Compound Interest (O Levels Maths Tuition)

Compound Interest

Compound interest is the eighth wonder of the world. He who understands it, earns it … he who doesn’t … pays it.” – Albert Einstein

The formula for Compound interest is:

Total Amount = \displaystyle\boxed{P(1+\frac{i}{100})^n}

Where P=Principal amount (starting amount of money)

i = interest rate (in percent)

n = number of times compounded

We will illustrate this using an example:

Compound Interest Example Question

Source: Admiralty Secondary School Preliminary Examination 2011 Paper 2

Q: The cash price of a sports car is $420,000.

Mr Lionel buys it on compound interest loan terms. He pays a down payment of $300,000 and the balance at the end of 5 years with a compound interest rate of 5% per annum. Calculate the amount that Mr Lionel has to pay at the end of 5 years.


Firstly, we have to find out what is the balance. The balance would be $420,000-$300,000=$120,000.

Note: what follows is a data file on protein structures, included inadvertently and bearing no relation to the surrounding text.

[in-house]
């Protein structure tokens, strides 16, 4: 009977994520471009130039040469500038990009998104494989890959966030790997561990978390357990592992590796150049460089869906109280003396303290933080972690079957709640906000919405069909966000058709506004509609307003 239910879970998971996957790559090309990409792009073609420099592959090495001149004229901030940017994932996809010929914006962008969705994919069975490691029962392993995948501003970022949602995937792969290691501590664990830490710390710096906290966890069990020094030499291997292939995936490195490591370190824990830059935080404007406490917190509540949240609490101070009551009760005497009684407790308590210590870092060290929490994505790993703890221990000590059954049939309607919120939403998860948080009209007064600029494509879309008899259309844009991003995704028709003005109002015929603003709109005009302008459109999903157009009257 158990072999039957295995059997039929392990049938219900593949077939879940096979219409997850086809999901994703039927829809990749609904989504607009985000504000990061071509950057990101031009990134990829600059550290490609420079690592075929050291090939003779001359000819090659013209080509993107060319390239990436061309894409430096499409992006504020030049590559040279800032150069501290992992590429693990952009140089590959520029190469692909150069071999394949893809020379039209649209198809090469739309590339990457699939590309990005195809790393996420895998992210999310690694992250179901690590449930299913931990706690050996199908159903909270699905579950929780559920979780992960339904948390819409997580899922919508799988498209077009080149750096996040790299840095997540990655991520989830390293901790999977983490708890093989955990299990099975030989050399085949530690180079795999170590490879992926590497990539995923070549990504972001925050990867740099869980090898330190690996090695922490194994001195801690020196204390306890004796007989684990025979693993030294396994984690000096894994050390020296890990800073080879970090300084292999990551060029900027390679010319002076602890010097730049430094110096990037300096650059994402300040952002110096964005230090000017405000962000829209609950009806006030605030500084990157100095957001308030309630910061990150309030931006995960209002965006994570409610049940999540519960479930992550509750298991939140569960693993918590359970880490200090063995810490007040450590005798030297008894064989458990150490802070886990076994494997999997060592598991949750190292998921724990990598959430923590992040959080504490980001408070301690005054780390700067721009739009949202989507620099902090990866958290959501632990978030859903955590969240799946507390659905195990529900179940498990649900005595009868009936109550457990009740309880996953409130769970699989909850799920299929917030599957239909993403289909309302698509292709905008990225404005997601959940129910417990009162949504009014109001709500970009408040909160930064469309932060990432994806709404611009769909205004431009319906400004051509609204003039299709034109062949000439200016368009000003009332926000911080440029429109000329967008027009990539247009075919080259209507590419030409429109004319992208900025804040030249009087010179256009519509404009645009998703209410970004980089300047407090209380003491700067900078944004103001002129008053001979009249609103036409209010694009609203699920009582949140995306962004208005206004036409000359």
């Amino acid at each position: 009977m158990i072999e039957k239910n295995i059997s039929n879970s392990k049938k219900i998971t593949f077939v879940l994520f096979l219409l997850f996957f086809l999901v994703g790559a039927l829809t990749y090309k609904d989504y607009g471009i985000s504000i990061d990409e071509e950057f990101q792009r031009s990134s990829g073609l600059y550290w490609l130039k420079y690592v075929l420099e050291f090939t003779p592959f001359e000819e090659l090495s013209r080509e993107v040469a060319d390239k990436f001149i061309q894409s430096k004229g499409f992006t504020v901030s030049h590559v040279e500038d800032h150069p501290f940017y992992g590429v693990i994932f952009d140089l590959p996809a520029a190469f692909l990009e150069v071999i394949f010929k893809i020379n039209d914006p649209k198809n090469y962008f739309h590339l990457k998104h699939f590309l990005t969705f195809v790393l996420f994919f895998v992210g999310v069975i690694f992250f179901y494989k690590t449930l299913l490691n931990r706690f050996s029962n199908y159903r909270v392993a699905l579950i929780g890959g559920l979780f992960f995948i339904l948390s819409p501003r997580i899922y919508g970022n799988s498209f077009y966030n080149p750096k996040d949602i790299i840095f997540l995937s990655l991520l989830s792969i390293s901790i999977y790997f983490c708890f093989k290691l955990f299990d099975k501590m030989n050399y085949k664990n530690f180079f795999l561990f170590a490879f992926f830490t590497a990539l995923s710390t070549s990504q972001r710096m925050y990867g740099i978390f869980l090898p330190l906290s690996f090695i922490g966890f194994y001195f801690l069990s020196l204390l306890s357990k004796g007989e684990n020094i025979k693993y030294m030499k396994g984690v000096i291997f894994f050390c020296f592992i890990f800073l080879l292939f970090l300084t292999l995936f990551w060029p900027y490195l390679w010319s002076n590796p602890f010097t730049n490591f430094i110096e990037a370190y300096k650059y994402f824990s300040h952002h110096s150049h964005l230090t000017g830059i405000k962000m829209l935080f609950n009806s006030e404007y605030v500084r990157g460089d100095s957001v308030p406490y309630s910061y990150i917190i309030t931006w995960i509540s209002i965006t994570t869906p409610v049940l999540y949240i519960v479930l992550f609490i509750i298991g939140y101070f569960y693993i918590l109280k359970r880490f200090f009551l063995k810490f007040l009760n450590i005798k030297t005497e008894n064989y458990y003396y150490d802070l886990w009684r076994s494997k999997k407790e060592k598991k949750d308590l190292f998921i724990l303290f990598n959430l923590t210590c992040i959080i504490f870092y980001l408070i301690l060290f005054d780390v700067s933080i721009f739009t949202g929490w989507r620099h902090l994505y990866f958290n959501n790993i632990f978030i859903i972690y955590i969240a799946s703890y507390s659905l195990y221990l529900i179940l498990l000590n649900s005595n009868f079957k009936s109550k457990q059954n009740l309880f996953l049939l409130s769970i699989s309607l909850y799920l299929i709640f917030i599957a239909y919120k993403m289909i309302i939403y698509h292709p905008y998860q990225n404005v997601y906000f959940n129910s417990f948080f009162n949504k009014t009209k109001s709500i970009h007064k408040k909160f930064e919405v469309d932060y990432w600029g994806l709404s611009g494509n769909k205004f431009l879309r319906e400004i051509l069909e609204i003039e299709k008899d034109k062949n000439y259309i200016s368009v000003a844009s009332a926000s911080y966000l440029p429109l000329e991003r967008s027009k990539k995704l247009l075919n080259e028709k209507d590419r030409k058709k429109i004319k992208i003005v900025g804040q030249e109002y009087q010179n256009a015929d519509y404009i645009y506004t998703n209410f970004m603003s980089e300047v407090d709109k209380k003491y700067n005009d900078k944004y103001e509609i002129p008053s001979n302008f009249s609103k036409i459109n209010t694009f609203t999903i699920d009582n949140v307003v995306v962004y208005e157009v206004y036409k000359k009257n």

That is the Principal amount, i.e. P=120,000. The interest rate, i=5. n=5 since the number of times compounded is 5 (once each year).

Hence, Total Amount = \displaystyle\boxed{P(1+\frac{i}{100})^n=120000(1+\frac{5}{100})^5=153153.79}

In conclusion, he has to pay $153153.79 at the end of 5 years.

How is Compound Interest the Eighth Wonder of the World?

Imagine you have an amount of $1000. (P=1000)

And you manage to find a bank that pays 10% compound interest per annum. (i=10)

What happens after 50 years? (n=50)

Using the formula, Total Amount = \displaystyle\boxed{P(1+\frac{i}{100})^n=1000(1+\frac{10}{100})^{50}=117390.85}

The amount would become around $117,000! Isn’t it amazing? This is why Maths is useful and fun.

Check out our Cool Math page for more Math fun facts!